The provision of the Voting Rights Act that states which jurisdictions must get federal permission for changes to their voting standards was struck down on Tuesday by a divided Supreme Court. The overall law remains in tact, but will require Congressional action for pre-clearance to happen.
The Court heard the second of two cases regarding same-sex marriage this week. Legal scholar Emily Bazelon says the Justices' comments indicate that the Court could strike down the law which prevents legally married same-sex couples from receiving federal benefits.
Tuesday's Republican primary election will be another chance for the party's conservative wing to take aim at its more moderate branch. Conservative Richard Mourdock is challenging incumbent moderate Richard Lugar -- and Mourdock has a 10-point lead according to the latest polls.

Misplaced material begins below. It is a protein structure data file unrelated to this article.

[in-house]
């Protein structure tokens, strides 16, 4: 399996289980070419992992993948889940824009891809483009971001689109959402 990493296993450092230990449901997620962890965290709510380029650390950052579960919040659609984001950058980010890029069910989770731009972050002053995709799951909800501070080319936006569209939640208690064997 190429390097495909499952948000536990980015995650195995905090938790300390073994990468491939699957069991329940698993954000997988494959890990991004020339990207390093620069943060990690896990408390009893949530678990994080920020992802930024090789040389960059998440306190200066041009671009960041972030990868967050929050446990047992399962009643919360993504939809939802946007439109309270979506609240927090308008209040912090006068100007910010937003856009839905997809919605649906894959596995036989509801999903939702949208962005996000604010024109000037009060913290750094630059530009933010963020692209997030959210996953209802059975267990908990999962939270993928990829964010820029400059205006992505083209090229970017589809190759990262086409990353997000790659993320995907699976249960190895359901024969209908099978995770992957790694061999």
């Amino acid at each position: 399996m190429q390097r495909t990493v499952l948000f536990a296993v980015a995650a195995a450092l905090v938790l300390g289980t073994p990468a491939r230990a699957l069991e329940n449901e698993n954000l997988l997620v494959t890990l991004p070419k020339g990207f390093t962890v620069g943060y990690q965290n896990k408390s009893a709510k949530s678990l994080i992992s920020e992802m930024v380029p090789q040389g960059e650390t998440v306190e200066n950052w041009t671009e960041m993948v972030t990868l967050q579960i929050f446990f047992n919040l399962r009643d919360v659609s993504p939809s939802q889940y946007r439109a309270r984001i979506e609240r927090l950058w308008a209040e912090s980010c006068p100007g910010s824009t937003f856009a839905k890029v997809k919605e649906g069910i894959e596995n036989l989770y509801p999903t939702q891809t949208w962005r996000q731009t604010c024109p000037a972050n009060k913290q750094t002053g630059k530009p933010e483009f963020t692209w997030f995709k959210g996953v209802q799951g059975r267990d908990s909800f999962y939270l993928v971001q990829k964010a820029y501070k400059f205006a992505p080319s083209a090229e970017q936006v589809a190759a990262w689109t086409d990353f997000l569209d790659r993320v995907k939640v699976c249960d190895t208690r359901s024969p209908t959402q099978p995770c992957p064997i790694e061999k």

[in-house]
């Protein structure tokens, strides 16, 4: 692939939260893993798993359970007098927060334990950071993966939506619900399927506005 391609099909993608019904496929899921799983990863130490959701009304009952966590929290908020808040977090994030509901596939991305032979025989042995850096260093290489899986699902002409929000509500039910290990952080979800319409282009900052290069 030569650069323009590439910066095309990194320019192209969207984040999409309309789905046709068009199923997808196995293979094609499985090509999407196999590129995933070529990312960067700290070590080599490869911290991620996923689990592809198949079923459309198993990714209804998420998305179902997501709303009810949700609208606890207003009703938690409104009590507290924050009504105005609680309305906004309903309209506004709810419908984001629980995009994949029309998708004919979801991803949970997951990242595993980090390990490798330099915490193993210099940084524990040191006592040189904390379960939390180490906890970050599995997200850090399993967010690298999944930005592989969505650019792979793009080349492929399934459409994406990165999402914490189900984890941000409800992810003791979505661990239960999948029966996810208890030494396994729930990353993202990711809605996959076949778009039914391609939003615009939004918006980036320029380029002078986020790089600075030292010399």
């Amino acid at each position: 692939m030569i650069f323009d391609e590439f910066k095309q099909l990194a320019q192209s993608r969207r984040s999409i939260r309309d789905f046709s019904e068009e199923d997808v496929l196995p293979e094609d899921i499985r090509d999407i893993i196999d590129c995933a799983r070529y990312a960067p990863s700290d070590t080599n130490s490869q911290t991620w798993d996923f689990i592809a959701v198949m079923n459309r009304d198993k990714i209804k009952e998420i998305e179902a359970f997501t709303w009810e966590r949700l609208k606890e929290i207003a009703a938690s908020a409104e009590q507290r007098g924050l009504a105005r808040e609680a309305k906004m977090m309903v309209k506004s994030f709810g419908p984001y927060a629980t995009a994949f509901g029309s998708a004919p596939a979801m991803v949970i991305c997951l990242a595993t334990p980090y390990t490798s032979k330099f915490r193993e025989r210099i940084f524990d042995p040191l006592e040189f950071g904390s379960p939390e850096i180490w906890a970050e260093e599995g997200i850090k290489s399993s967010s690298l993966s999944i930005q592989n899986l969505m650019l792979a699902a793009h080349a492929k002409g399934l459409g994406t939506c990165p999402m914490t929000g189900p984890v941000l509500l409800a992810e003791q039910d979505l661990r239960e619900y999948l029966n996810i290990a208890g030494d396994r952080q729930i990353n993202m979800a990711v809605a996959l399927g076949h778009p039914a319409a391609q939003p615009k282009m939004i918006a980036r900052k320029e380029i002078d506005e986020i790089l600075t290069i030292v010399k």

The Supreme Court begins a new term today, facing a list of cases with several dominant themes: personal privacy, the rights of corporations, and just how far First Amendment protection extends when offensive speech is involved.
We look at what's happening on Capitol Hill this week. Outside the beltway, this week marks the start of earnings season. Investors will be watching closely to see if the economy is on the road to recovery or headed for a double-dip recession.
For further analysis on Elena Kagan's first day of questioning, we talk with Annette Gordon-Reed, professor of law at New York Law School. She will be joining the faculty of Harvard Law School as of Thursday.
In her first day of questioning before the Senate Judiciary Committee, Supreme Court nominee Elena Kagan had a nearly 20-minute back-and-forth debate with ranking Republican Senator Jeff Sessions. Todd Zwillich, who was in the Senate chamber recaps.
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